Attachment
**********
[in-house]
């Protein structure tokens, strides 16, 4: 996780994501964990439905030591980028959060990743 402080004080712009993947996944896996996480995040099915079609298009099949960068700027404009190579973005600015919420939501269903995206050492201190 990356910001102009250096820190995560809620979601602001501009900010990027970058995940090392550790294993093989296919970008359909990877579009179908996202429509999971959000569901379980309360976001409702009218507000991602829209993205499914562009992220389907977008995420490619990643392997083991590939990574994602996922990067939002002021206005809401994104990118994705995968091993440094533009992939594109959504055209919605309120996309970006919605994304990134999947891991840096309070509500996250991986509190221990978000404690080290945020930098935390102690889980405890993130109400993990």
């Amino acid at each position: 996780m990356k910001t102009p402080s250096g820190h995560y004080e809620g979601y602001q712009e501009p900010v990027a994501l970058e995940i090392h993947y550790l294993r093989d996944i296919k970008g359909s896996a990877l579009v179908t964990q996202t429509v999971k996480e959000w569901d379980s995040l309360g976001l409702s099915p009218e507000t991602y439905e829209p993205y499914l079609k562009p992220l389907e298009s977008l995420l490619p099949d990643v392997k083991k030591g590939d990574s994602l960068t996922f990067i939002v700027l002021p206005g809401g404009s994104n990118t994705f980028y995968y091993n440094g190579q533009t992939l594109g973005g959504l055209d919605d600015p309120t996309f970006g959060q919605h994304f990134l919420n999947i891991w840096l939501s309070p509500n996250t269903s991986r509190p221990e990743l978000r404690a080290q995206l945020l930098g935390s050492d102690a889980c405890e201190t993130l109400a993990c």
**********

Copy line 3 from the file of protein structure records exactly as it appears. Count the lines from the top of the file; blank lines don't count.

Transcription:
């Amino acid at each position: 996780m990356k910001t102009p402080s250096g820190h995560y004080e809620g979601y602001q712009e501009p900010v990027a994501l970058e995940i090392h993947y550790l294993r093989d996944i296919k970008g359909s896996a990877l579009v179908t964990q996202t429509v999971k996480e959000w569901d379980s995040l309360g976001l409702s099915p009218e507000t991602y439905e829209p993205y499914l079609k562009p992220l389907e298009s977008l995420l490619p099949d990643v392997k083991k030591g590939d990574s994602l960068t996922f990067i939002v700027l002021p206005g809401g404009s994104n990118t994705f980028y995968y091993n440094g190579q533009t992939l594109g973005g959504l055209d919605d600015p309120t996309f970006g959060q919605h994304f990134l919420n999947i891991w840096l939501s309070p509500n996250t269903s991986r509190p221990e990743l978000r404690a080290q995206l945020l930098g935390s050492d102690a889980c405890e201190t993130l109400a993990c």